This study states that Patients with peripheral arterial occlusive disease (PAOD) have a poor prognosis and a high prevalence of comorbidity. This study investigated whether sarcopenia and/or myosteatosis negatively affect long-term survival in patients with PAOD.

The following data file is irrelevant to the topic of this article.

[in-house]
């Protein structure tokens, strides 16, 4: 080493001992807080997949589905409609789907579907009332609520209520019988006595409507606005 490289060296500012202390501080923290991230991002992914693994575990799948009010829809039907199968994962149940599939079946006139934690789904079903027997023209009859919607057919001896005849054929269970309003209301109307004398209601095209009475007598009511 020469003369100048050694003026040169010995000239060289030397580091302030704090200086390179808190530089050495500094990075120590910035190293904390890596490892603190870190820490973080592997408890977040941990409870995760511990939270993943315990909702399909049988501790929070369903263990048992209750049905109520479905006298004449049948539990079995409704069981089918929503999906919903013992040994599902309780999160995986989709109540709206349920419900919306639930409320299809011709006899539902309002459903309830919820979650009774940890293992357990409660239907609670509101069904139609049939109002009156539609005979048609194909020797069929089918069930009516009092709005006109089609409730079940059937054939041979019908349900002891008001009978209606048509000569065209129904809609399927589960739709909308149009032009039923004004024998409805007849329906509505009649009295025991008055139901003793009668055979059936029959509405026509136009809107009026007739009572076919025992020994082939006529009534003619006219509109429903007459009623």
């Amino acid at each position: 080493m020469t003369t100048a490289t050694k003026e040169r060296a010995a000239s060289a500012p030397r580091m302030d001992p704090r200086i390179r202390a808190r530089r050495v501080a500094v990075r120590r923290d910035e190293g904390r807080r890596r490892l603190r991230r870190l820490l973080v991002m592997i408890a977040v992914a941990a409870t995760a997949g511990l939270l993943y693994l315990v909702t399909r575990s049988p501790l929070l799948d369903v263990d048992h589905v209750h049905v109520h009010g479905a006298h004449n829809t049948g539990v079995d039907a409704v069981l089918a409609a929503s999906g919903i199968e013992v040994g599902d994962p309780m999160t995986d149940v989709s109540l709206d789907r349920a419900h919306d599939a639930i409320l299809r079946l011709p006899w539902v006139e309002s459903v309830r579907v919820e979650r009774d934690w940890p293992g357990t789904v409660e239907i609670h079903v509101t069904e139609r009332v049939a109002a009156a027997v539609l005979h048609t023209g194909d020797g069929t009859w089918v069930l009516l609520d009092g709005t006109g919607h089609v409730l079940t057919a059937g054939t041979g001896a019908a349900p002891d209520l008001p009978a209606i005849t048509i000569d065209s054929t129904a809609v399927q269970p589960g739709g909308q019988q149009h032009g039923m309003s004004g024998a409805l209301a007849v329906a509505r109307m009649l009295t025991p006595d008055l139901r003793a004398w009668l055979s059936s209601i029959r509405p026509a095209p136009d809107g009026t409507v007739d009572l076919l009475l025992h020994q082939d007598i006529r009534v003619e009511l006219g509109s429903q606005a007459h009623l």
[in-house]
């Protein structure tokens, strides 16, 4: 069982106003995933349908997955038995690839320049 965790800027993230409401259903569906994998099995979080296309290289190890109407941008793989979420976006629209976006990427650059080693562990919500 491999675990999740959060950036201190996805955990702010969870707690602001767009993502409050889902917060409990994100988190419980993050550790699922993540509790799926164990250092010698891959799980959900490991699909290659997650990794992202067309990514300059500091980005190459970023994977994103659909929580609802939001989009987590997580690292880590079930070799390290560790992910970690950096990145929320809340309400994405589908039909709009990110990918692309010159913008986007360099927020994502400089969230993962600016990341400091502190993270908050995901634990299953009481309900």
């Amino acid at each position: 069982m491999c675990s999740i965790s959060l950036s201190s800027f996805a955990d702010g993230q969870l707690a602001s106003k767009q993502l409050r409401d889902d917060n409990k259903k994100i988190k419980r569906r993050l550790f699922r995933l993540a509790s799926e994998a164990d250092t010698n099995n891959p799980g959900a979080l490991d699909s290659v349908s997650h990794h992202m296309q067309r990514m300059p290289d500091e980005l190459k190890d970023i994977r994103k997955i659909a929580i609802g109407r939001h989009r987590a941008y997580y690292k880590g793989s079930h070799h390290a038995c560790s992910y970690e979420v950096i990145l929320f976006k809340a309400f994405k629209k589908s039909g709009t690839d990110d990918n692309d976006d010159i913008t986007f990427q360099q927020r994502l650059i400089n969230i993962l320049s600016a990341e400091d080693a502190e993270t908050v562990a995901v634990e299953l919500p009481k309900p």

This was a single-center, retrospective cohort study of 686 consecutive patients diagnosed and treated for PAOD and who underwent computed tomography scanning. Cross-sectional muscle measurements were obtained at the level of the third lumbar vertebra. Optimal stratification was used to define sex-specific and body mass index-specific cutoff values for sarcopenia and myosteatosis, respectively. The Cox proportional hazards model was used to determine the effect of sarcopenia and myosteatosis on overall survival. Sarcopenia was associated with age, body mass index, myosteatosis, malignancy, congestive heart failure, hemodialysis, and Fontaine 4 classification. Myosteatosis was associated with age, sarcopenia, type 2 diabetes mellitus, hypertension, chronic obstructive pulmonary disease. Muscle depletion is independently associated with a poorer overall survival in patients with PAOD. Myosteatosis is a stronger predictor than sarcopenia, which indicates that quality is more important than quantity. Results should be interpreted with caution owing to missing data on medication usage.

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